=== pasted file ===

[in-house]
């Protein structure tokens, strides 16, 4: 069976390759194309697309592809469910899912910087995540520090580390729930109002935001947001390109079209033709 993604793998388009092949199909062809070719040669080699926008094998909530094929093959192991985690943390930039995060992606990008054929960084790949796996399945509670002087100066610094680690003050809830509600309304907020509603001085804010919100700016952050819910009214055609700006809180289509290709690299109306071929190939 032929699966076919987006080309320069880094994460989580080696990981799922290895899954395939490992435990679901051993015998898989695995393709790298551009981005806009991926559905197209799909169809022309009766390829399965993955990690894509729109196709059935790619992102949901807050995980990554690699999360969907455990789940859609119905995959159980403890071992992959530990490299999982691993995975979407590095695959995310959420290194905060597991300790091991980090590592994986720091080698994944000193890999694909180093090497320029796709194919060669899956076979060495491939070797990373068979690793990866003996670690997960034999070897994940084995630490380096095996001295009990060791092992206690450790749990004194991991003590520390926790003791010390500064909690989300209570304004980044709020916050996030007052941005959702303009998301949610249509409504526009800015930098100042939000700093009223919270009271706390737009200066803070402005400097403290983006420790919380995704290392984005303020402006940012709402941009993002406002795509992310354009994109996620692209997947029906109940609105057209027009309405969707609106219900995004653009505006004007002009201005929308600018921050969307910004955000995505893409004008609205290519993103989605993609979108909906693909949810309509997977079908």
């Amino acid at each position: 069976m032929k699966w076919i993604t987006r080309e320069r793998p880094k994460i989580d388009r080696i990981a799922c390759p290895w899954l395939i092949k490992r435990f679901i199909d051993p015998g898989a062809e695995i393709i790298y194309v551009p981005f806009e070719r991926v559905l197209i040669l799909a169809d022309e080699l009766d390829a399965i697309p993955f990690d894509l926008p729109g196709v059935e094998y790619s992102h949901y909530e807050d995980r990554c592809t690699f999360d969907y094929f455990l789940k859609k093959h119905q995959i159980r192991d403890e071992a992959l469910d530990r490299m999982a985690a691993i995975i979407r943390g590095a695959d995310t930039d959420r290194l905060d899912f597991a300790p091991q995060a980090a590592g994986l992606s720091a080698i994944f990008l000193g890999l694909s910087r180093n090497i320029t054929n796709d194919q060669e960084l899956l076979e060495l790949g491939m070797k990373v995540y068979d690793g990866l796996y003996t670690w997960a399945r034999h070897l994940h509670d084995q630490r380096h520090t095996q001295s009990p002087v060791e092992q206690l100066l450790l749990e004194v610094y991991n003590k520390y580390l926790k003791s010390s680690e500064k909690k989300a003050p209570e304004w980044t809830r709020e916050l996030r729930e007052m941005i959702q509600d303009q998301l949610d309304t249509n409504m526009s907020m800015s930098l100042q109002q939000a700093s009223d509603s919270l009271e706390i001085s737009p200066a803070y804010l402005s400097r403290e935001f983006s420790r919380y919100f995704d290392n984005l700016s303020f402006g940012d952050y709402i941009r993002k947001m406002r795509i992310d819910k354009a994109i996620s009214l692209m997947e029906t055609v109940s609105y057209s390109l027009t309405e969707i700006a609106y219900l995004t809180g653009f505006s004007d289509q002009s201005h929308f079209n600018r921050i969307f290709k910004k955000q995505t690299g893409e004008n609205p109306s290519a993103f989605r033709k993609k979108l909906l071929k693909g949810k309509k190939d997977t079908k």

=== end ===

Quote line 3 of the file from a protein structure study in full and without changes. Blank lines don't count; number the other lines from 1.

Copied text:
């Amino acid at each position: 069976m032929k699966w076919i993604t987006r080309e320069r793998p880094k994460i989580d388009r080696i990981a799922c390759p290895w899954l395939i092949k490992r435990f679901i199909d051993p015998g898989a062809e695995i393709i790298y194309v551009p981005f806009e070719r991926v559905l197209i040669l799909a169809d022309e080699l009766d390829a399965i697309p993955f990690d894509l926008p729109g196709v059935e094998y790619s992102h949901y909530e807050d995980r990554c592809t690699f999360d969907y094929f455990l789940k859609k093959h119905q995959i159980r192991d403890e071992a992959l469910d530990r490299m999982a985690a691993i995975i979407r943390g590095a695959d995310t930039d959420r290194l905060d899912f597991a300790p091991q995060a980090a590592g994986l992606s720091a080698i994944f990008l000193g890999l694909s910087r180093n090497i320029t054929n796709d194919q060669e960084l899956l076979e060495l790949g491939m070797k990373v995540y068979d690793g990866l796996y003996t670690w997960a399945r034999h070897l994940h509670d084995q630490r380096h520090t095996q001295s009990p002087v060791e092992q206690l100066l450790l749990e004194v610094y991991n003590k520390y580390l926790k003791s010390s680690e500064k909690k989300a003050p209570e304004w980044t809830r709020e916050l996030r729930e007052m941005i959702q509600d303009q998301l949610d309304t249509n409504m526009s907020m800015s930098l100042q109002q939000a700093s009223d509603s919270l009271e706390i001085s737009p200066a803070y804010l402005s400097r403290e935001f983006s420790r919380y919100f995704d290392n984005l700016s303020f402006g940012d952050y709402i941009r993002k947001m406002r795509i992310d819910k354009a994109i996620s009214l692209m997947e029906t055609v109940s609105y057209s390109l027009t309405e969707i700006a609106y219900l995004t809180g653009f505006s004007d289509q002009s201005h929308f079209n600018r921050i969307f290709k910004k955000q995505t690299g893409e004008n609205p109306s290519a993103f989605r033709k993609k979108l909906l071929k693909g949810k309509k190939d997977t079908k």